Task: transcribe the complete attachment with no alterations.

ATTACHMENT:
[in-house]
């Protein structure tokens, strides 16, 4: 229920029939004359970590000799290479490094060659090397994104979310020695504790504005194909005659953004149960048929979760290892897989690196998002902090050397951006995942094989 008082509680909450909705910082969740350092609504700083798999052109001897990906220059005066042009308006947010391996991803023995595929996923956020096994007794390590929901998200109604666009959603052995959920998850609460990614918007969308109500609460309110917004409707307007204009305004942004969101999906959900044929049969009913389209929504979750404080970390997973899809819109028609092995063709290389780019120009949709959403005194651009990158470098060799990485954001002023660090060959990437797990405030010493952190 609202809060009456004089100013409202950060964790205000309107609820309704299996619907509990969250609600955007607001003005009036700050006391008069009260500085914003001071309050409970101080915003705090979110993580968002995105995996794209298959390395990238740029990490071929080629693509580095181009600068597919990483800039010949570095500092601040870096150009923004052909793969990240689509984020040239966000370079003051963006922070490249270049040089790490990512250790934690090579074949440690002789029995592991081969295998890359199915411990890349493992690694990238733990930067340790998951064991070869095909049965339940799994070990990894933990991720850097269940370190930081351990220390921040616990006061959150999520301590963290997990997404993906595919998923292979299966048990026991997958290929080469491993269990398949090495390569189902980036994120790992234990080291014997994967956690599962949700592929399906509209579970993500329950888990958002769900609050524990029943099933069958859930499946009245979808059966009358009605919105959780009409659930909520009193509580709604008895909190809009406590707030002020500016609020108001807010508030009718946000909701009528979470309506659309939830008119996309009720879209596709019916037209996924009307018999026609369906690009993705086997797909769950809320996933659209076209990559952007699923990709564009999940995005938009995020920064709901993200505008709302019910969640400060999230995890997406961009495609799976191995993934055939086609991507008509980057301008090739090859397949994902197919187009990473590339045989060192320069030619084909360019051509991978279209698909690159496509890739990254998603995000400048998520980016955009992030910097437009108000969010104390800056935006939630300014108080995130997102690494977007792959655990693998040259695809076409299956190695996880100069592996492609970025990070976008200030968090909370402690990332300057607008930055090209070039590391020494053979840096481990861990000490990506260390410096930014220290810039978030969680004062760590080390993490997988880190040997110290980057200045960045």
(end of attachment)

[in-house]
């Protein structure tokens, strides 16, 4: 229920029939004359970590000799290479490094060659090397994104979310020695504790504005194909005659953004149960048929979760290892897989690196998002902090050397951006995942094989 008082509680909450909705910082969740350092609504700083798999052109001897990906220059005066042009308006947010391996991803023995595929996923956020096994007794390590929901998200109604666009959603052995959920998850609460990614918007969308109500609460309110917004409707307007204009305004942004969101999906959900044929049969009913389209929504979750404080970390997973899809819109028609092995063709290389780019120009949709959403005194651009990158470098060799990485954001002023660090060959990437797990405030010493952190 609202809060009456004089100013409202950060964790205000309107609820309704299996619907509990969250609600955007607001003005009036700050006391008069009260500085914003001071309050409970101080915003705090979110993580968002995105995996794209298959390395990238740029990490071929080629693509580095181009600068597919990483800039010949570095500092601040870096150009923004052909793969990240689509984020040239966000370079003051963006922070490249270049040089790490990512250790934690090579074949440690002789029995592991081969295998890359199915411990890349493992690694990238733990930067340790998951064991070869095909049965339940799994070990990894933990991720850097269940370190930081351990220390921040616990006061959150999520301590963290997990997404993906595919998923292979299966048990026991997958290929080469491993269990398949090495390569189902980036994120790992234990080291014997994967956690599962949700592929399906509209579970993500329950888990958002769900609050524990029943099933069958859930499946009245979808059966009358009605919105959780009409659930909520009193509580709604008895909190809009406590707030002020500016609020108001807010508030009718946000909701009528979470309506659309939830008119996309009720879209596709019916037209996924009307018999026609369906690009993705086997797909769950809320996933659209076209990559952007699923990709564009999940995005938009995020920064709901993200505008709302019910969640400060999230995890997406961009495609799976191995993934055939086609991507008509980057301008090739090859397949994902197919187009990473590339045989060192320069030619084909360019051509991978279209698909690159496509890739990254998603995000400048998520980016955009992030910097437009108000969010104390800056935006939630300014108080995130997102690494977007792959655990693998040259695809076409299956190695996880100069592996492609970025990070976008200030968090909370402690990332300057607008930055090209070039590391020494053979840096481990861990000490990506260390410096930014220290810039978030969680004062760590080390993490997988880190040997110290980057200045960045």